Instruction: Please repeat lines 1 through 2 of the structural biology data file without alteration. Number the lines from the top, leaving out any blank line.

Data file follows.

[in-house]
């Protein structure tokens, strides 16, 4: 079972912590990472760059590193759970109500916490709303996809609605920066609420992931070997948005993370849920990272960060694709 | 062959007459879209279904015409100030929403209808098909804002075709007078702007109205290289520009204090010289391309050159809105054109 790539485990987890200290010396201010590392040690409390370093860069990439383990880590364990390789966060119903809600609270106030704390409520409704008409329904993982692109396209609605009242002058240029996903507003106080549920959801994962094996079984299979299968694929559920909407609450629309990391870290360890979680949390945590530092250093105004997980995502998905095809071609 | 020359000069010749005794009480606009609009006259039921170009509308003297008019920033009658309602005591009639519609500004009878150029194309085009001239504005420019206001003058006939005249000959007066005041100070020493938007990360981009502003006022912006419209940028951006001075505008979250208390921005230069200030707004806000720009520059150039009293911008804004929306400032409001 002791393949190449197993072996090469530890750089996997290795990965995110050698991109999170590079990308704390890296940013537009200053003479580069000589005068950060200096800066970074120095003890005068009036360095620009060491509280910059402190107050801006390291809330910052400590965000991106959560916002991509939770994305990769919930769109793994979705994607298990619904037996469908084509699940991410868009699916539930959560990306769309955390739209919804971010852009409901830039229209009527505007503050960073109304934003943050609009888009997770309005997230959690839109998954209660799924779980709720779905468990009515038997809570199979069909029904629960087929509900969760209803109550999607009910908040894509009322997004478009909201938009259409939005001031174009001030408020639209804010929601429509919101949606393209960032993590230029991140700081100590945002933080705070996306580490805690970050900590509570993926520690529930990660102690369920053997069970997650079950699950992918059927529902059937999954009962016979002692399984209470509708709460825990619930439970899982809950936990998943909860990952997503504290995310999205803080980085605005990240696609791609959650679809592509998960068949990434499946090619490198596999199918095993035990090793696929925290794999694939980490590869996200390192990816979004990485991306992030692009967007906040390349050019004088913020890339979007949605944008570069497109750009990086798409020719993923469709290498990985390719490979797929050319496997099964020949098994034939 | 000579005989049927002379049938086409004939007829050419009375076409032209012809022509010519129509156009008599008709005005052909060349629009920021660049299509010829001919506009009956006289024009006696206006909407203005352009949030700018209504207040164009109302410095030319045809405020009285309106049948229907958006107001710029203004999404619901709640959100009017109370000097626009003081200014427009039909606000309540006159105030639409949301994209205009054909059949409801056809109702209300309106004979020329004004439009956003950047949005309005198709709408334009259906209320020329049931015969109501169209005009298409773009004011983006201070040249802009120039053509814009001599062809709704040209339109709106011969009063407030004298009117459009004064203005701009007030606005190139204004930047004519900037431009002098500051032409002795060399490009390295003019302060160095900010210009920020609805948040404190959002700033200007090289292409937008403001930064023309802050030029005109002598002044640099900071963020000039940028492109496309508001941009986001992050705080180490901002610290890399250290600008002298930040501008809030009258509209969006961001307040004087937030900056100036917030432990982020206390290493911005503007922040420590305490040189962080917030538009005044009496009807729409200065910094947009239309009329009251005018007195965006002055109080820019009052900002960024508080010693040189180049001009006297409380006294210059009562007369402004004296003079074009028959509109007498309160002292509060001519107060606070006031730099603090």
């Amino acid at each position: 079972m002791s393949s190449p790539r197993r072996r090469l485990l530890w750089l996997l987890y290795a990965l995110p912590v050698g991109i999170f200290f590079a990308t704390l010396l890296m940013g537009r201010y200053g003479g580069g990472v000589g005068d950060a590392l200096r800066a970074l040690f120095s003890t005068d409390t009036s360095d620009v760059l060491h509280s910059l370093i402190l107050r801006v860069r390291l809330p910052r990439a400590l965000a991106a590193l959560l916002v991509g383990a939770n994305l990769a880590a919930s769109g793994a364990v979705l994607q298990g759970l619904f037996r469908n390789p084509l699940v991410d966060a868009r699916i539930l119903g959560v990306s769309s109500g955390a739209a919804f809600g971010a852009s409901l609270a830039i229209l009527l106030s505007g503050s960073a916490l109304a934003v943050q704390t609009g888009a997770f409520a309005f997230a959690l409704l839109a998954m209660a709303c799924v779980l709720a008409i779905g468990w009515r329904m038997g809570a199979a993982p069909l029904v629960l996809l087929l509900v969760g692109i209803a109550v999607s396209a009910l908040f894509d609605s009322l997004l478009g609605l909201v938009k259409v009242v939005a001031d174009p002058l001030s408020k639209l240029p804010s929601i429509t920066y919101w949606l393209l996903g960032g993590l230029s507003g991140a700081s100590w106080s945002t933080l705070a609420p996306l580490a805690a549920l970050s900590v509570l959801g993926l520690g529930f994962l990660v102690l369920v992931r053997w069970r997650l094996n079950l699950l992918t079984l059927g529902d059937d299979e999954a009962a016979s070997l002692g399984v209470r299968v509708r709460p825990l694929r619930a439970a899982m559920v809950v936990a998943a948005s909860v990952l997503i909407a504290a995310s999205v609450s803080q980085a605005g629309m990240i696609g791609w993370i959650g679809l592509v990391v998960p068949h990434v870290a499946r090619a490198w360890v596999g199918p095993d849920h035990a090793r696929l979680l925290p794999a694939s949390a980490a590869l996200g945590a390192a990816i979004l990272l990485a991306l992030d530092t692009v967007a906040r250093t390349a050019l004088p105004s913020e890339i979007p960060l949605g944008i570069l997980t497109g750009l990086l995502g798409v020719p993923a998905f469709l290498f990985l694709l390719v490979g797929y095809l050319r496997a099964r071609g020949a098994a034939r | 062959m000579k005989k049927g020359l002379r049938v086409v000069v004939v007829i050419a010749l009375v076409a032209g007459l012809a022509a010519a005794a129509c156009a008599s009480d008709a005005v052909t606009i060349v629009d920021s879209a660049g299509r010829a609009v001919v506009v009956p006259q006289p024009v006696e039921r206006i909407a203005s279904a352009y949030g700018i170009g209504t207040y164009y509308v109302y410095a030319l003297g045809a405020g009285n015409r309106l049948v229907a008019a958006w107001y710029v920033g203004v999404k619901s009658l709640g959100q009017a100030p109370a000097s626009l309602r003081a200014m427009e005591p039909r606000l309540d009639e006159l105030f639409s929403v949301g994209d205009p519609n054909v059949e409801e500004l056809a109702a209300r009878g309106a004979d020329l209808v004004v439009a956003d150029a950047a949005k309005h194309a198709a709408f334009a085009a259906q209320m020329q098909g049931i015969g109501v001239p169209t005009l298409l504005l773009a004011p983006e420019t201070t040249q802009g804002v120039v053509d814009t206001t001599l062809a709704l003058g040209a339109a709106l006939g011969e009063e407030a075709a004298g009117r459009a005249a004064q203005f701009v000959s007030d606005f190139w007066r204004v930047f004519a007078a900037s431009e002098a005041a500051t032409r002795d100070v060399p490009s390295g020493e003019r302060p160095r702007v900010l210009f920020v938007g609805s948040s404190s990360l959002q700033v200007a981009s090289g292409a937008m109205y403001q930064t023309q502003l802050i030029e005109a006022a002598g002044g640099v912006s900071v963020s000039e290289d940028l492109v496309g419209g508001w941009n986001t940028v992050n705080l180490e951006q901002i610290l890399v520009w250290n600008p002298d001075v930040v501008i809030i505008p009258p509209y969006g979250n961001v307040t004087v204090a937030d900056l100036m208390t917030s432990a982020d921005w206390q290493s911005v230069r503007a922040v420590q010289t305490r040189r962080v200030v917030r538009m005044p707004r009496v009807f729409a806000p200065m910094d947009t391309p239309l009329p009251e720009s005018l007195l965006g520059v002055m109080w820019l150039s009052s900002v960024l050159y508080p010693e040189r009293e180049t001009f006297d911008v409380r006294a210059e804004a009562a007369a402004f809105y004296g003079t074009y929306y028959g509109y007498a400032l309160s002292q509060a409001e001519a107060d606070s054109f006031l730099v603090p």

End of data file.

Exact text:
[in-house]
């Protein structure tokens, strides 16, 4: 079972912590990472760059590193759970109500916490709303996809609605920066609420992931070997948005993370849920990272960060694709 | 062959007459879209279904015409100030929403209808098909804002075709007078702007109205290289520009204090010289391309050159809105054109 790539485990987890200290010396201010590392040690409390370093860069990439383990880590364990390789966060119903809600609270106030704390409520409704008409329904993982692109396209609605009242002058240029996903507003106080549920959801994962094996079984299979299968694929559920909407609450629309990391870290360890979680949390945590530092250093105004997980995502998905095809071609 | 020359000069010749005794009480606009609009006259039921170009509308003297008019920033009658309602005591009639519609500004009878150029194309085009001239504005420019206001003058006939005249000959007066005041100070020493938007990360981009502003006022912006419209940028951006001075505008979250208390921005230069200030707004806000720009520059150039009293911008804004929306400032409001 002791393949190449197993072996090469530890750089996997290795990965995110050698991109999170590079990308704390890296940013537009200053003479580069000589005068950060200096800066970074120095003890005068009036360095620009060491509280910059402190107050801006390291809330910052400590965000991106959560916002991509939770994305990769919930769109793994979705994607298990619904037996469908084509699940991410868009699916539930959560990306769309955390739209919804971010852009409901830039229209009527505007503050960073109304934003943050609009888009997770309005997230959690839109998954209660799924779980709720779905468990009515038997809570199979069909029904629960087929509900969760209803109550999607009910908040894509009322997004478009909201938009259409939005001031174009001030408020639209804010929601429509919101949606393209960032993590230029991140700081100590945002933080705070996306580490805690970050900590509570993926520690529930990660102690369920053997069970997650079950699950992918059927529902059937999954009962016979002692399984209470509708709460825990619930439970899982809950936990998943909860990952997503504290995310999205803080980085605005990240696609791609959650679809592509998960068949990434499946090619490198596999199918095993035990090793696929925290794999694939980490590869996200390192990816979004990485991306992030692009967007906040390349050019004088913020890339979007949605944008570069497109750009990086798409020719993923469709290498990985390719490979797929050319496997099964020949098994034939 | 000579005989049927002379049938086409004939007829050419009375076409032209012809022509010519129509156009008599008709005005052909060349629009920021660049299509010829001919506009009956006289024009006696206006909407203005352009949030700018209504207040164009109302410095030319045809405020009285309106049948229907958006107001710029203004999404619901709640959100009017109370000097626009003081200014427009039909606000309540006159105030639409949301994209205009054909059949409801056809109702209300309106004979020329004004439009956003950047949005309005198709709408334009259906209320020329049931015969109501169209005009298409773009004011983006201070040249802009120039053509814009001599062809709704040209339109709106011969009063407030004298009117459009004064203005701009007030606005190139204004930047004519900037431009002098500051032409002795060399490009390295003019302060160095900010210009920020609805948040404190959002700033200007090289292409937008403001930064023309802050030029005109002598002044640099900071963020000039940028492109496309508001941009986001992050705080180490901002610290890399250290600008002298930040501008809030009258509209969006961001307040004087937030900056100036917030432990982020206390290493911005503007922040420590305490040189962080917030538009005044009496009807729409200065910094947009239309009329009251005018007195965006002055109080820019009052900002960024508080010693040189180049001009006297409380006294210059009562007369402004004296003079074009028959509109007498309160002292509060001519107060606070006031730099603090």